D. Allen County / City of Fort Wayne Board of Public Works Manager Bob Kennedy and his Office have discussed the vegetation removal issue in D.C. via discussions with Save Maumee representatives.
VI. Save Maumee’s Contribution
EVERYTHING WATER: THE MAUMEE MATTERS RIVER WEEK
To pull together all groups who want to improve water quality, help with protection and stewardship of their own waters, through exploration of the largest watershed contributing to the Great Lakes.
A. The 141 mile, 9 day Canoe Trip will work to change the 2009 Army Corps of Engineers (ACE) ruling of indiscriminate native vegetation removal along rivers and streams.
B. Raise community awareness about surface water (i.e. rivers, lakes, ponds, streams) problems and solutions that contribute to runoff.
C. GPS/GIS information gathering regarding water conditions through; 1) marking drains/pipes – where nutrient loads have the potential to thrive, 2) potential areas for Public Access sites, 3) identify potential problem areas, 4) mark large river trash locations
D. Learn and Teach so that others may mimmic our impact and love for waterways. We have been encouraging other groups to showcase their work. We are all test subjects on this trip.
F. Showcase the Upper Maumee Watershed Management Plan,
due for Public Review: April 2014
This legislation will create a review of current practices, so we need to apply a little pressure to let our decision makers know that Stutzman has the right idea.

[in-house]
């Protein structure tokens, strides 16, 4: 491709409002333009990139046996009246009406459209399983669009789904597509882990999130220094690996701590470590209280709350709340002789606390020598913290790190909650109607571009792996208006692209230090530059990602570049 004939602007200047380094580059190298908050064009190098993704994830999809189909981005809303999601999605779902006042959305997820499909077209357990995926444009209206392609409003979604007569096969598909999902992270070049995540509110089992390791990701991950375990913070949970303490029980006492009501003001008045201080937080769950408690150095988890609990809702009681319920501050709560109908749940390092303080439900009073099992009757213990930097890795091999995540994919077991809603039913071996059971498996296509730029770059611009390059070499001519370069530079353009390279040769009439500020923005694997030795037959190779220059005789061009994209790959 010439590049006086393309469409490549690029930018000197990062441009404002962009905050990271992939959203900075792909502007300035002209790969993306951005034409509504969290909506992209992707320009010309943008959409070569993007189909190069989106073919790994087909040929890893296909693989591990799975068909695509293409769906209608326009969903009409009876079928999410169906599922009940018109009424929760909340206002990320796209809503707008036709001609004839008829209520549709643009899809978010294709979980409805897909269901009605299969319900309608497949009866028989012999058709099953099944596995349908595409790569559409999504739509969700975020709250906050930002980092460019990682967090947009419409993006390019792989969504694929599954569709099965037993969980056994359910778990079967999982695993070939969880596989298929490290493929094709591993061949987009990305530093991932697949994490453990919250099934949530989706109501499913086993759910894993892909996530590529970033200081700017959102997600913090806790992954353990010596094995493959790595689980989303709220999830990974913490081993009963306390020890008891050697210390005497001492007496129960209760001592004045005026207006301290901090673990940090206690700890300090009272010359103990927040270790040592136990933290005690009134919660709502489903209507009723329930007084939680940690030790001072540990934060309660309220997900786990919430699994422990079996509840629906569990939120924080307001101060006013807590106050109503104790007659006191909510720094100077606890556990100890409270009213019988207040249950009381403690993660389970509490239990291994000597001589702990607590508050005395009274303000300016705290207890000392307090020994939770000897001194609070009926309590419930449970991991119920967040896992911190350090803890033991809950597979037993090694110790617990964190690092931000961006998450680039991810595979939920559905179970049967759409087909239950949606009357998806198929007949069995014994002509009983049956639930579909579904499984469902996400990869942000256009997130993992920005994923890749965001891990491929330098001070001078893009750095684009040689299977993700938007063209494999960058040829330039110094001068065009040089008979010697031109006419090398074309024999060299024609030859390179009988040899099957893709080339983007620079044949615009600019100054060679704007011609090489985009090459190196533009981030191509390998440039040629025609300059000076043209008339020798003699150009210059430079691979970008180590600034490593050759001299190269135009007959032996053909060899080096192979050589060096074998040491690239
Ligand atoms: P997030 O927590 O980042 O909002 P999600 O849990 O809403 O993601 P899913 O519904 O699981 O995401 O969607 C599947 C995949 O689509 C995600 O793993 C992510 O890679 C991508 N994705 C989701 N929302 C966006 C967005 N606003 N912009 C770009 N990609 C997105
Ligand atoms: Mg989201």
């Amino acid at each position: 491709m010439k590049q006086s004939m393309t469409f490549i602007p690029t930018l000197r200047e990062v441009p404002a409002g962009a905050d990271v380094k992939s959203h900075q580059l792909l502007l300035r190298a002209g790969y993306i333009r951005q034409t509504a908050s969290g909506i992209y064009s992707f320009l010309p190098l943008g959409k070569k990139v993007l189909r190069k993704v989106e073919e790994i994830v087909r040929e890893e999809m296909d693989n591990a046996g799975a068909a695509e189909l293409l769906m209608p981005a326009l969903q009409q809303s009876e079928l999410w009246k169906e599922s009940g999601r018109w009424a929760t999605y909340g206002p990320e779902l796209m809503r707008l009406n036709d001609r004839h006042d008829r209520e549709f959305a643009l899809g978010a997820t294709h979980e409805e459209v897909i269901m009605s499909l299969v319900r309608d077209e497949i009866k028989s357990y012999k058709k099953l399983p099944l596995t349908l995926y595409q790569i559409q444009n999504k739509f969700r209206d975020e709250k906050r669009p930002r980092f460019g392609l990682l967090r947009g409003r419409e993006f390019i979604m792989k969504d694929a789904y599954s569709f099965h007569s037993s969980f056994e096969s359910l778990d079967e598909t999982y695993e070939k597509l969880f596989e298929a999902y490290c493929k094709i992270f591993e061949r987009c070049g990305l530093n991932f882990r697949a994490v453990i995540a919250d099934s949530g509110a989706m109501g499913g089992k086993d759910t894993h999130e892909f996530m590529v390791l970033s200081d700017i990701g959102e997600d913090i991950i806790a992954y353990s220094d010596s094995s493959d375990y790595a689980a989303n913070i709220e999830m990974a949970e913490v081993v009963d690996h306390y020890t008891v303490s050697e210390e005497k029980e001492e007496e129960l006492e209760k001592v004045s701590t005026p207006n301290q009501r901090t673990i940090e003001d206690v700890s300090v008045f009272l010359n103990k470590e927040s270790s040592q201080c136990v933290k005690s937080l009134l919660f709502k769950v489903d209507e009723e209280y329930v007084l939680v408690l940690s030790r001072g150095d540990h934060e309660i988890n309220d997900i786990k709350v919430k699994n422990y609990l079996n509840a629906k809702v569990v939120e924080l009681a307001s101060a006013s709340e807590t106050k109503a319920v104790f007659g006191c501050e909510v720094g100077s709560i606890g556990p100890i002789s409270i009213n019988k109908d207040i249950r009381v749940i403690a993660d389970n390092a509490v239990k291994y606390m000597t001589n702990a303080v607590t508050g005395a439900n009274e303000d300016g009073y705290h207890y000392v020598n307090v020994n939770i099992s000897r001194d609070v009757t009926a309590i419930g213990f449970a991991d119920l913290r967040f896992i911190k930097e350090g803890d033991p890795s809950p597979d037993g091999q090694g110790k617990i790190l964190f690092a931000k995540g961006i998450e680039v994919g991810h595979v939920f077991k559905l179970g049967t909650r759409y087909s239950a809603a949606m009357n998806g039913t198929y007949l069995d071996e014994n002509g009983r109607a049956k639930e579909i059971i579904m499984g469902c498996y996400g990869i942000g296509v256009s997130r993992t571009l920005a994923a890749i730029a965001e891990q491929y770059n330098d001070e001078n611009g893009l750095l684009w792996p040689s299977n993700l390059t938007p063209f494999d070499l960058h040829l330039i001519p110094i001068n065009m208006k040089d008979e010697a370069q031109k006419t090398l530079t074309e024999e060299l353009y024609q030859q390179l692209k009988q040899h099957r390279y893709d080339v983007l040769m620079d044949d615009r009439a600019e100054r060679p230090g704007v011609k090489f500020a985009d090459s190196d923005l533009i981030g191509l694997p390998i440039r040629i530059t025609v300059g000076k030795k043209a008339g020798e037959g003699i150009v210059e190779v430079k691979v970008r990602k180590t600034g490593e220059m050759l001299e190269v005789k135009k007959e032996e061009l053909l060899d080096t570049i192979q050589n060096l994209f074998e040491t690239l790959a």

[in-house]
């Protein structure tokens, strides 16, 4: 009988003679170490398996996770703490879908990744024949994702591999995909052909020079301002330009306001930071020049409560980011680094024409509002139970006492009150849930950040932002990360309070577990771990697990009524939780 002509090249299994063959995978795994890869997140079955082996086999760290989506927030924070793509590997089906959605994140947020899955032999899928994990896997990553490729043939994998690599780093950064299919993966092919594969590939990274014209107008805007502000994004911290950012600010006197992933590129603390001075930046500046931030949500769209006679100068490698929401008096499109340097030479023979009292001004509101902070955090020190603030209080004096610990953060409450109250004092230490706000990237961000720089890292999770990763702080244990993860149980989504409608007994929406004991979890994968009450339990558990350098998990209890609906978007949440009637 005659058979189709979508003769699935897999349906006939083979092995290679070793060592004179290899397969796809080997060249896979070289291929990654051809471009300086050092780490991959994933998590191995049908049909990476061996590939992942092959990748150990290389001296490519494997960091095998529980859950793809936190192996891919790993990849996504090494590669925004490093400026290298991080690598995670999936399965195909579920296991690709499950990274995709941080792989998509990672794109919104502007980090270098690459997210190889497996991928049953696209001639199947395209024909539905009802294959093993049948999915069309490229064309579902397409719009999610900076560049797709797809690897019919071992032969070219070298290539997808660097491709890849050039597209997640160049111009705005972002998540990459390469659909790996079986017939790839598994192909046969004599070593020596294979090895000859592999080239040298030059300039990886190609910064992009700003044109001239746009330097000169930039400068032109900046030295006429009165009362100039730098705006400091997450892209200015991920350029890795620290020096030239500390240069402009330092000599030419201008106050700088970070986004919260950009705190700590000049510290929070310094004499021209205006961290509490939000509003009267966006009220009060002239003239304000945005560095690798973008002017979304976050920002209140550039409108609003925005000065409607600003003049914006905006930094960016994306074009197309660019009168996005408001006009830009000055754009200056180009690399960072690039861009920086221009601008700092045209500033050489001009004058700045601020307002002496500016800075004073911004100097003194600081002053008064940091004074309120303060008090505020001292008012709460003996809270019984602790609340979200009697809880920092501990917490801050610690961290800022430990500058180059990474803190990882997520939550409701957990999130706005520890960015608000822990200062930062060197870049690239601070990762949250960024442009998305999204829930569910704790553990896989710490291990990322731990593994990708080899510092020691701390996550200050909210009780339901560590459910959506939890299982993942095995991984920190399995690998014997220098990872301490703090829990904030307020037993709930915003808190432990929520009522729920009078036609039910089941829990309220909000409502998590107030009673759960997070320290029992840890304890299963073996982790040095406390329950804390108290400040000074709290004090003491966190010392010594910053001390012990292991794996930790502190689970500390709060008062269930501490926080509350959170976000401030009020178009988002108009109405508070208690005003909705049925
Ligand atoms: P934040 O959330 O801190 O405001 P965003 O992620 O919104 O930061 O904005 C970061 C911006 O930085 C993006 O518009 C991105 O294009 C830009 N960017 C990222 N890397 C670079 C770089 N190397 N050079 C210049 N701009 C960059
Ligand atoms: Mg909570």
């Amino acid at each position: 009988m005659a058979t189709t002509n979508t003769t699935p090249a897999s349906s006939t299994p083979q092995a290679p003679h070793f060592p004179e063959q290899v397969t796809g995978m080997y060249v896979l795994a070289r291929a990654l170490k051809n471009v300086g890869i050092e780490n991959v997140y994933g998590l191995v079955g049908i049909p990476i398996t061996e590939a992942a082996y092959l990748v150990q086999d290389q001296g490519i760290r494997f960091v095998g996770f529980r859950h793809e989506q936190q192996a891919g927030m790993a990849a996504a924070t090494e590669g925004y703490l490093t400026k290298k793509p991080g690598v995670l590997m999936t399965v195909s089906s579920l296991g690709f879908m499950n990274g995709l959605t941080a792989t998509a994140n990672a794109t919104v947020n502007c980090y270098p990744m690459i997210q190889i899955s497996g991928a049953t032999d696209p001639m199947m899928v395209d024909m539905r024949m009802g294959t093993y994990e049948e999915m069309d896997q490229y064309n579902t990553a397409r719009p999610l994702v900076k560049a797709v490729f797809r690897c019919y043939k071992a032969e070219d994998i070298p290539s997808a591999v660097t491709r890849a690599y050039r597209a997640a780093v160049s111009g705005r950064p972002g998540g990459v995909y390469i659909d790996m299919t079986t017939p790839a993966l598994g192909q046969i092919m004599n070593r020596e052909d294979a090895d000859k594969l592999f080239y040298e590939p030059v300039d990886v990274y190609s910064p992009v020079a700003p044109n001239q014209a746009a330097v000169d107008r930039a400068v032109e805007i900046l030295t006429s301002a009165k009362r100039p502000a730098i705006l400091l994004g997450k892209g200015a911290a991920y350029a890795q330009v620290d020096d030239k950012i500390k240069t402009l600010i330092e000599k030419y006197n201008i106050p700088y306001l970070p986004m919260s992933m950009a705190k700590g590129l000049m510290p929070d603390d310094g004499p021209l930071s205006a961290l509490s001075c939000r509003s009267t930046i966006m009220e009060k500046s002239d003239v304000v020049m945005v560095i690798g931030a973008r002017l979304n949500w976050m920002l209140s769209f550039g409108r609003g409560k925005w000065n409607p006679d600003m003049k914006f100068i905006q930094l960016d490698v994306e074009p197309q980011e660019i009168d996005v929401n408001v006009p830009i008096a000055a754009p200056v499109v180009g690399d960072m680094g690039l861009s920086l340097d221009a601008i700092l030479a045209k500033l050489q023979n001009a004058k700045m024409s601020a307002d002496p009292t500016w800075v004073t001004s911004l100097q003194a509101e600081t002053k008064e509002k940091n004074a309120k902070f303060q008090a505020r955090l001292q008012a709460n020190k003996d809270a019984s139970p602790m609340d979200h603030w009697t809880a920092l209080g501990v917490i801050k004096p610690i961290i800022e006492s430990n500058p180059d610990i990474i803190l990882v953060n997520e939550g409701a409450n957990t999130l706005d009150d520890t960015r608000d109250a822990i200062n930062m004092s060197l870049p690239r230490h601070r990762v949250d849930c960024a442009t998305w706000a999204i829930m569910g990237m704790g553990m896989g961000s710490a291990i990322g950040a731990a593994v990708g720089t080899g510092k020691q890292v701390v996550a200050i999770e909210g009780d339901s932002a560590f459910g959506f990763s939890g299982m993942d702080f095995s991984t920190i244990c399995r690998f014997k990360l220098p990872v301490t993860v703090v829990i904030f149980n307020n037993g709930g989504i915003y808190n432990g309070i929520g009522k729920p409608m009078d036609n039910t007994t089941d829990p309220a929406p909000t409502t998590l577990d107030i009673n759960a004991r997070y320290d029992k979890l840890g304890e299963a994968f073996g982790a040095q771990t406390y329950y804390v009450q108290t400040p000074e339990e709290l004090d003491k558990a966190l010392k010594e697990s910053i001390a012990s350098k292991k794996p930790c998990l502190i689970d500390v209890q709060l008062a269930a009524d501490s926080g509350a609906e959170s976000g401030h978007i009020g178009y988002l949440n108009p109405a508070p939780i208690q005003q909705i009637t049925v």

How can I help RIGHT NOW?
The current ruling for guidelines for plantings and vegetation management at levees can be completely rewritten/ overturned in April 2014. Let’s make sure it is. NOW it is up to US to make it pass this bill!
Tax payer dollars have already created documents, which support vegetation buffer strips, wetlands, floodplains – these areas need to remain natural or create and protect these naturalized areas so flooding may be reduced. However, water quality suffers without enforcement of laws created to protect public health.
Save Maumee Grassroots Organization’s Vice Chair & Founder, Abigail King stands firm, “We want to make sure the public is aware of the damage of natural areas due to the requirement of removing all vegetation 15 feet on either side of all levees, for inspection purposes alone. This is an ecologically sensitive area and should not have native plants indiscriminately removed. Numerous government agencies and studies cite vegetation buffer areas as beneficial and necessary.”